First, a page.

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Thread: compost help

  1. #1
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    compost help

    HI all, I have compost again! I moved in with a friend with a wonderful garden and a compost bin. It is in a large trash can with some holes drilled in the side. She said last year it was so foul smelling when she put it on the garden in fall that she almost threw up. I notice that she puts the kitchen items in but no 'dry layer' in. I used to layer kitchen scraps with something like dry leaves, dry grass clippings or even shredded paper. I am thinking about slowly moving it to the second bin while layering with some of the dry leaves we have in the yard.

    Any advice?

  2. #2
    Senior Member iris lilies's Avatar
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    DH composts everything but it doesnt appear to me to be especially well rotted. There are always stringy things in it, and it often contains slimy parts. So sorry, dont have advice.

  3. #3
    Senior Member SteveinMN's Avatar
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    Gotta have the dry stuff!

    You really need to diagnose why the compost-to-be is so wet -- the right items (e. g., no dairy or meat/fish), not enough dries, not enough air circulating ("some holes drilled in the side" may not be enough), etc. Moving the compost to another bin while you layer it is a good idea; if nothing else it aerates what's there at least a little. You might want to throw extra leaves/newspaper/grass clipping into the second bin to compensate for how overly wet the current material is. You also might want to pulverize the dry material (crush the tree leaves, shred the paper) to expose more dry material to the kitchen scraps.

    Oh, word of advice: those biodegradable bags they sell for kitchen composters and even food storage? My experience is that they degrade, but very slowly. I empty the bag in the bin (spreads it out a little more than leaving it in a lump in the bag) and then throw in the bag. If it doesn't compost completely by the time I use it, it's easier to pick them out of the mix than a bag with lots of holes and half-composted stuff oozing out of it. I'd go without the bags but that makes cleaning the kitchen composter a considerable mess.
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  4. #4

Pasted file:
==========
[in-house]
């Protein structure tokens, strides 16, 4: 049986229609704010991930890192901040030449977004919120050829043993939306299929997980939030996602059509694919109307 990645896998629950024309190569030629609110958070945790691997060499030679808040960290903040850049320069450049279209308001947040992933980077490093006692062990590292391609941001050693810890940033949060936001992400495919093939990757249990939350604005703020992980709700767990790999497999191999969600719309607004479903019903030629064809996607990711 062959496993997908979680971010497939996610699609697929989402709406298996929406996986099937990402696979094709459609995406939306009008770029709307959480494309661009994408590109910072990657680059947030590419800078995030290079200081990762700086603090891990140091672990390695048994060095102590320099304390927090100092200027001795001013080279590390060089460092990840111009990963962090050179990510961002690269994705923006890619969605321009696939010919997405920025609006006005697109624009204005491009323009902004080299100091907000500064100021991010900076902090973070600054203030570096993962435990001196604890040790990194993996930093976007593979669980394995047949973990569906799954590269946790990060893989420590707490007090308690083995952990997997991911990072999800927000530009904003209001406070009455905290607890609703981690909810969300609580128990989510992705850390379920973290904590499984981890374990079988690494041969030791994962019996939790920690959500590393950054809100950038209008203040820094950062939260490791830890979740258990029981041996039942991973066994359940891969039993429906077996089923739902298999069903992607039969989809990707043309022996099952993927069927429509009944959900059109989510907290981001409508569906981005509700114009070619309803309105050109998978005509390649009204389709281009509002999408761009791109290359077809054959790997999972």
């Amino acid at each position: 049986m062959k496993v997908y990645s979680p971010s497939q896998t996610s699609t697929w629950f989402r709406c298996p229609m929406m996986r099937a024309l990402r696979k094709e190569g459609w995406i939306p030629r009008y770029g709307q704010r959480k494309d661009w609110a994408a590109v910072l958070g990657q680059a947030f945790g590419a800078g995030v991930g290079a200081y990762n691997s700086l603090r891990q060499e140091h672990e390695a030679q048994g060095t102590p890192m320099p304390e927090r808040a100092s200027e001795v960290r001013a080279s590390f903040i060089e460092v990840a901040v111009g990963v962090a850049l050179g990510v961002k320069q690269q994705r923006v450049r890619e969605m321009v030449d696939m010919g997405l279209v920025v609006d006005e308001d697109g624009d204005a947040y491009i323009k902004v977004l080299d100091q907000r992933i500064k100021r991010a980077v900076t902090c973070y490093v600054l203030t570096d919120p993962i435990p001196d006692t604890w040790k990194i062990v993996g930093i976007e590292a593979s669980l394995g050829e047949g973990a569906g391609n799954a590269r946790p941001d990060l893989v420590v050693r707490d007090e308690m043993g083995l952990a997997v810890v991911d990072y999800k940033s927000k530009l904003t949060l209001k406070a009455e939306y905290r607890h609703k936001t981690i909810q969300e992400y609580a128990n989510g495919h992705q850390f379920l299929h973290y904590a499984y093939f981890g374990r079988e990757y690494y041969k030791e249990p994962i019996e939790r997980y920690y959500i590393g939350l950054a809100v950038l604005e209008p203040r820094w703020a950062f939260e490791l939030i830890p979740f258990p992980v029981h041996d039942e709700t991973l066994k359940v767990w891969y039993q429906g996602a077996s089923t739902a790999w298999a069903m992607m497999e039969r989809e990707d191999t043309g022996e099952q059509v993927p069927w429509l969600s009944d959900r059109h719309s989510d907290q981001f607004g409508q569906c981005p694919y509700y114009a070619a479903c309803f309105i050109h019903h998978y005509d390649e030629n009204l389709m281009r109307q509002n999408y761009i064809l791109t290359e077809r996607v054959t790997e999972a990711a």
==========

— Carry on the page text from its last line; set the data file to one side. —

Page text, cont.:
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    Awesome, thanks steve. A lot of what i was thinking and some good info

  5. #5
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    I have a 2-bin system. A pitchfork comes in handy when turning (aerating, as Steve would say) in bin #1, every couple of weeks... also when transferring compost from bin #1 to #2, and when finally removing finished compost from bin #2. Steve mentioned keeping dairy, meat, and fish waste out... I would add eggs to that list.


    The linked article goes into some detail about the greens and browns. The Carbon/Nitrogen Ratio explains a lot.

    http://homecompostingmadeeasy.com/ca...ogenratio.html

  6. #6
    Senior Member catherine's Avatar
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    You have to have at least 50% "browns" (carbon) to 50% "greens" (nitrogen) to keep it from getting stinky. You can use grass clippings, torn up newspaper, mulch or mulched leaves, torn up egg cartons, sawdust, wood ash. You really need to run the lawn mower over the leaves before you put them in. The people we bought our house from conveniently put a whole barrel of sawdust right next to the compost barrel, so I typically throw in a couple of scoops every time I put my kitchen scraps in.

    Actually, they told us in my MG class that you need 70% browns, but that's hard to achieve. 50% has kept my compost from stinking
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  7. #7
    Moderator Float On's Avatar
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    You might also need to run a plastic pipe down the center with holes drilled for extra air. Is the lid on or off? I keep my compost in pallet bins, no cover. It seems ok, I usually always add brown/green as I go.

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    Good idea float, I could add that as I transfer it over. There is a loose lid on top right now.

  9. #9
    Senior Member lhamo's Avatar
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    Be aware that rats can be a big problem with urban composting. We have a huge rat problem in our neighborhood because we have lots of steep, uninhabited hills covered with invasive plants like ivy, bindweed, and blackberries that they can hide in. I therefore send all our compostables off in the yard waste bin -- the city delivers them to a composting facility.
    "Seek out habits that help you overcome fear or inertia. Destroy those that do the opposite." Seth Godin

  10. #10
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    I just started transferring and it literally smells like poop. Like really stinky,slimy poop. I have a lot of dry leaves in the yard to start layering, but i was gagging. Also it seems like maggots instead of worms.

    I would love to get over 50% browns at this point, anything to conquer the smell

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